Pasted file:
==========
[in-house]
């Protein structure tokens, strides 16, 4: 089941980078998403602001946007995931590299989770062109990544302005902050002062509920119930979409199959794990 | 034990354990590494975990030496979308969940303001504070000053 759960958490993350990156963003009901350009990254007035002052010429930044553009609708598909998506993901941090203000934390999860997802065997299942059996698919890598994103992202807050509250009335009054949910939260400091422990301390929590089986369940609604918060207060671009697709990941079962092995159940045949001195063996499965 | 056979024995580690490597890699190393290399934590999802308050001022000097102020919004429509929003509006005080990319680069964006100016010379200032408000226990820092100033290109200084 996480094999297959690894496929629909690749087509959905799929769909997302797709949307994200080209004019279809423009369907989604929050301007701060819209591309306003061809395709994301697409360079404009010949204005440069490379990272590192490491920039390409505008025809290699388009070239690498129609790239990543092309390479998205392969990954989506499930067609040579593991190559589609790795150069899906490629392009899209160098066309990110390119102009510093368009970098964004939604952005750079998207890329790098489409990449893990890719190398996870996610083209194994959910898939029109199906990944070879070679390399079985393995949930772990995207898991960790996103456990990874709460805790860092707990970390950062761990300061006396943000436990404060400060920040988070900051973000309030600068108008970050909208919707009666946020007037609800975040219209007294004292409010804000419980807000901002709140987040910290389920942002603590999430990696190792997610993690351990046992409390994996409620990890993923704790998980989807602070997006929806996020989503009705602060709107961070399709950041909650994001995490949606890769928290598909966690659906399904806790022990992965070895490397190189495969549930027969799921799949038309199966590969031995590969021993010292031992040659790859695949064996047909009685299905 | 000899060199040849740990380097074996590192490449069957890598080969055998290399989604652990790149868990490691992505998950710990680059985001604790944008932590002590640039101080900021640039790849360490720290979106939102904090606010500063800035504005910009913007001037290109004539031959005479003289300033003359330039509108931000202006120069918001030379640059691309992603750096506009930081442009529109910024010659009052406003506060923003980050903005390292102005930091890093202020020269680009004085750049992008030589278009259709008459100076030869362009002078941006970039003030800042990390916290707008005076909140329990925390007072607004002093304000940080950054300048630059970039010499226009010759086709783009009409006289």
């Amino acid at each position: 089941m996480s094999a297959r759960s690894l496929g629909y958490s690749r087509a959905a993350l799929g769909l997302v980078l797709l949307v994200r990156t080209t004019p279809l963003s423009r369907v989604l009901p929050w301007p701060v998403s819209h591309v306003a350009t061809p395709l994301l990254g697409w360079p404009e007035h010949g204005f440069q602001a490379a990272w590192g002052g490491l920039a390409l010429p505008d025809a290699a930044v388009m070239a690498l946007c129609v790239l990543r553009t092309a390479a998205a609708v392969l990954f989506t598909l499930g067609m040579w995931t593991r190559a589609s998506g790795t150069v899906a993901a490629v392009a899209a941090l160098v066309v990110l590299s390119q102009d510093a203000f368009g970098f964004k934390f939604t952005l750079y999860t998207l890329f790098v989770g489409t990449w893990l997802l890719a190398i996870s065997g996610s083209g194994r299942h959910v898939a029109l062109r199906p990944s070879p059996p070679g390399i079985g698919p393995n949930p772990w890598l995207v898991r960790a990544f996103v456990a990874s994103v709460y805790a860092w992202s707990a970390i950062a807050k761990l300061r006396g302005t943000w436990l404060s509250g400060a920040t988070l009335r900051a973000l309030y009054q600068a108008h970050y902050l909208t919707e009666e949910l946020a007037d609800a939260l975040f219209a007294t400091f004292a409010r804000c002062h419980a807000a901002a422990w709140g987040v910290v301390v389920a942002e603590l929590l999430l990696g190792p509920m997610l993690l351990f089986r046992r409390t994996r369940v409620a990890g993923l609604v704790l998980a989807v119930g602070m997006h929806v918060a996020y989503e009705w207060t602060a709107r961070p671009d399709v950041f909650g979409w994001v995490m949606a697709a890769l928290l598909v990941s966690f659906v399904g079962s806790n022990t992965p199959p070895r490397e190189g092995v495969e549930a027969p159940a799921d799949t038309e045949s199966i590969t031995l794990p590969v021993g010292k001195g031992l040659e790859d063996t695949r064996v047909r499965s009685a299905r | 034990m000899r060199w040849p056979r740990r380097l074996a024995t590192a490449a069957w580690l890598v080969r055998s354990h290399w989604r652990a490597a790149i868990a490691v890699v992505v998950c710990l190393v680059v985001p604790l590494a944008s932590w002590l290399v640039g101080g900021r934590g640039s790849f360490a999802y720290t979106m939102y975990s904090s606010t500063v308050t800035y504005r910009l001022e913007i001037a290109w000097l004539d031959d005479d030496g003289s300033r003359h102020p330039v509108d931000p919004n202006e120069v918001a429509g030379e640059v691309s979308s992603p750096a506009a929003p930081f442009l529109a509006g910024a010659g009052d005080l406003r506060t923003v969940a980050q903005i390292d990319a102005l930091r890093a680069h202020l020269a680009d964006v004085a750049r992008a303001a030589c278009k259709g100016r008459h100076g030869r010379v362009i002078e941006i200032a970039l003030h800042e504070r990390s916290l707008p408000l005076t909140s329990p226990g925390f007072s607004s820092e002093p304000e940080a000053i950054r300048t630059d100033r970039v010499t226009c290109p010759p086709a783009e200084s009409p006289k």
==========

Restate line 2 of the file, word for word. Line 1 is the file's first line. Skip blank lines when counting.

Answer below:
């Protein structure tokens, strides 16, 4: 089941980078998403602001946007995931590299989770062109990544302005902050002062509920119930979409199959794990 | 034990354990590494975990030496979308969940303001504070000053 759960958490993350990156963003009901350009990254007035002052010429930044553009609708598909998506993901941090203000934390999860997802065997299942059996698919890598994103992202807050509250009335009054949910939260400091422990301390929590089986369940609604918060207060671009697709990941079962092995159940045949001195063996499965 | 056979024995580690490597890699190393290399934590999802308050001022000097102020919004429509929003509006005080990319680069964006100016010379200032408000226990820092100033290109200084 996480094999297959690894496929629909690749087509959905799929769909997302797709949307994200080209004019279809423009369907989604929050301007701060819209591309306003061809395709994301697409360079404009010949204005440069490379990272590192490491920039390409505008025809290699388009070239690498129609790239990543092309390479998205392969990954989506499930067609040579593991190559589609790795150069899906490629392009899209160098066309990110390119102009510093368009970098964004939604952005750079998207890329790098489409990449893990890719190398996870996610083209194994959910898939029109199906990944070879070679390399079985393995949930772990995207898991960790996103456990990874709460805790860092707990970390950062761990300061006396943000436990404060400060920040988070900051973000309030600068108008970050909208919707009666946020007037609800975040219209007294004292409010804000419980807000901002709140987040910290389920942002603590999430990696190792997610993690351990046992409390994996409620990890993923704790998980989807602070997006929806996020989503009705602060709107961070399709950041909650994001995490949606890769928290598909966690659906399904806790022990992965070895490397190189495969549930027969799921799949038309199966590969031995590969021993010292031992040659790859695949064996047909009685299905 | 000899060199040849740990380097074996590192490449069957890598080969055998290399989604652990790149868990490691992505998950710990680059985001604790944008932590002590640039101080900021640039790849360490720290979106939102904090606010500063800035504005910009913007001037290109004539031959005479003289300033003359330039509108931000202006120069918001030379640059691309992603750096506009930081442009529109910024010659009052406003506060923003980050903005390292102005930091890093202020020269680009004085750049992008030589278009259709008459100076030869362009002078941006970039003030800042990390916290707008005076909140329990925390007072607004002093304000940080950054300048630059970039010499226009010759086709783009009409006289």